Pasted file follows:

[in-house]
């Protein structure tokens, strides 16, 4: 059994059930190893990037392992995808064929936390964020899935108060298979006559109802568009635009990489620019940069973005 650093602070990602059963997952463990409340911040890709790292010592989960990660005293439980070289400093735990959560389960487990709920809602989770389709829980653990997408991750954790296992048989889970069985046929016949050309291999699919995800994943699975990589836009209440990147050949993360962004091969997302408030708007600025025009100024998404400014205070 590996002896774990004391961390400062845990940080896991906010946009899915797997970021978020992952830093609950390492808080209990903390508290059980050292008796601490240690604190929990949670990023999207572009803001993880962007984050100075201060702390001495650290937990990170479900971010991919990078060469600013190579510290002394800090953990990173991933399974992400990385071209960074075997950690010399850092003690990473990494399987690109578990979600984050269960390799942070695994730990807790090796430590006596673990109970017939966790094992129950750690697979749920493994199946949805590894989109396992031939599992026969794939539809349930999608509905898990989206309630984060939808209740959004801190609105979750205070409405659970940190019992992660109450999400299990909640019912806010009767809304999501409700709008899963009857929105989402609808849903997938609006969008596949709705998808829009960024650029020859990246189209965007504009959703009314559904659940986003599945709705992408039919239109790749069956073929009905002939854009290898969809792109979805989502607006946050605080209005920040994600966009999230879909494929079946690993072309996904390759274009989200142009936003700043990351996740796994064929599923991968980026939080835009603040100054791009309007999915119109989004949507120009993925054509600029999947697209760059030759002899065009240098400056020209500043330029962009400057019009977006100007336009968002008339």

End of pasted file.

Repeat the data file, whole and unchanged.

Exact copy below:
[in-house]
């Protein structure tokens, strides 16, 4: 059994059930190893990037392992995808064929936390964020899935108060298979006559109802568009635009990489620019940069973005 650093602070990602059963997952463990409340911040890709790292010592989960990660005293439980070289400093735990959560389960487990709920809602989770389709829980653990997408991750954790296992048989889970069985046929016949050309291999699919995800994943699975990589836009209440990147050949993360962004091969997302408030708007600025025009100024998404400014205070 590996002896774990004391961390400062845990940080896991906010946009899915797997970021978020992952830093609950390492808080209990903390508290059980050292008796601490240690604190929990949670990023999207572009803001993880962007984050100075201060702390001495650290937990990170479900971010991919990078060469600013190579510290002394800090953990990173991933399974992400990385071209960074075997950690010399850092003690990473990494399987690109578990979600984050269960390799942070695994730990807790090796430590006596673990109970017939966790094992129950750690697979749920493994199946949805590894989109396992031939599992026969794939539809349930999608509905898990989206309630984060939808209740959004801190609105979750205070409405659970940190019992992660109450999400299990909640019912806010009767809304999501409700709008899963009857929105989402609808849903997938609006969008596949709705998808829009960024650029020859990246189209965007504009959703009314559904659940986003599945709705992408039919239109790749069956073929009905002939854009290898969809792109979805989502607006946050605080209005920040994600966009999230879909494929079946690993072309996904390759274009989200142009936003700043990351996740796994064929599923991968980026939080835009603040100054791009309007999915119109989004949507120009993925054509600029999947697209760059030759002899065009240098400056020209500043330029962009400057019009977006100007336009968002008339």